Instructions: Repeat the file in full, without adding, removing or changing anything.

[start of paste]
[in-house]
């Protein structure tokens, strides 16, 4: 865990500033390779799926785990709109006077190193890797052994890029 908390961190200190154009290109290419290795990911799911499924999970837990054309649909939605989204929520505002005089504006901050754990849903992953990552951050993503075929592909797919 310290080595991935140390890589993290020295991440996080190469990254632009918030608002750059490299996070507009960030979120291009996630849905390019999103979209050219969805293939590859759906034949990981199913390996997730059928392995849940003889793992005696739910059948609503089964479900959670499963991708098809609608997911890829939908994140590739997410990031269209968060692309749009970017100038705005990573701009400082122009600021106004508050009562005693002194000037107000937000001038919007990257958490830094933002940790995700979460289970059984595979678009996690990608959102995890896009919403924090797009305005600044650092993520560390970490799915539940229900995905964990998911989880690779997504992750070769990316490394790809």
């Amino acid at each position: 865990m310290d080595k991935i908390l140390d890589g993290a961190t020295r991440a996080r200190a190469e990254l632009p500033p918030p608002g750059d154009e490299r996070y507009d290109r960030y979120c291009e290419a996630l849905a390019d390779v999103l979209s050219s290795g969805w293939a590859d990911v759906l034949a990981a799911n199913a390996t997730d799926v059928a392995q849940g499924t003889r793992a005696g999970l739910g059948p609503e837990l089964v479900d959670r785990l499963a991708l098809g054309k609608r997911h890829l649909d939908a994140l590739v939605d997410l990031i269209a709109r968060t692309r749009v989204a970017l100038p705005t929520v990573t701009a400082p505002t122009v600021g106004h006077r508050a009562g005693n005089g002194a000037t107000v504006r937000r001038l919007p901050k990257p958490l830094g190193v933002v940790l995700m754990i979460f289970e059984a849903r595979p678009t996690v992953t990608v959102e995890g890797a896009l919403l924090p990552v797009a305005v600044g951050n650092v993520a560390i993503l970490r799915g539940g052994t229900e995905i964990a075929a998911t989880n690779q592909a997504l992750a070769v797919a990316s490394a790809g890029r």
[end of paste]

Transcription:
[in-house]
């Protein structure tokens, strides 16, 4: 865990500033390779799926785990709109006077190193890797052994890029 908390961190200190154009290109290419290795990911799911499924999970837990054309649909939605989204929520505002005089504006901050754990849903992953990552951050993503075929592909797919 310290080595991935140390890589993290020295991440996080190469990254632009918030608002750059490299996070507009960030979120291009996630849905390019999103979209050219969805293939590859759906034949990981199913390996997730059928392995849940003889793992005696739910059948609503089964479900959670499963991708098809609608997911890829939908994140590739997410990031269209968060692309749009970017100038705005990573701009400082122009600021106004508050009562005693002194000037107000937000001038919007990257958490830094933002940790995700979460289970059984595979678009996690990608959102995890896009919403924090797009305005600044650092993520560390970490799915539940229900995905964990998911989880690779997504992750070769990316490394790809």
């Amino acid at each position: 865990m310290d080595k991935i908390l140390d890589g993290a961190t020295r991440a996080r200190a190469e990254l632009p500033p918030p608002g750059d154009e490299r996070y507009d290109r960030y979120c291009e290419a996630l849905a390019d390779v999103l979209s050219s290795g969805w293939a590859d990911v759906l034949a990981a799911n199913a390996t997730d799926v059928a392995q849940g499924t003889r793992a005696g999970l739910g059948p609503e837990l089964v479900d959670r785990l499963a991708l098809g054309k609608r997911h890829l649909d939908a994140l590739v939605d997410l990031i269209a709109r968060t692309r749009v989204a970017l100038p705005t929520v990573t701009a400082p505002t122009v600021g106004h006077r508050a009562g005693n005089g002194a000037t107000v504006r937000r001038l919007p901050k990257p958490l830094g190193v933002v940790l995700m754990i979460f289970e059984a849903r595979p678009t996690v992953t990608v959102e995890g890797a896009l919403l924090p990552v797009a305005v600044g951050n650092v993520a560390i993503l970490r799915g539940g052994t229900e995905i964990a075929a998911t989880n690779q592909a997504l992750a070769v797919a990316s490394a790809g890029r």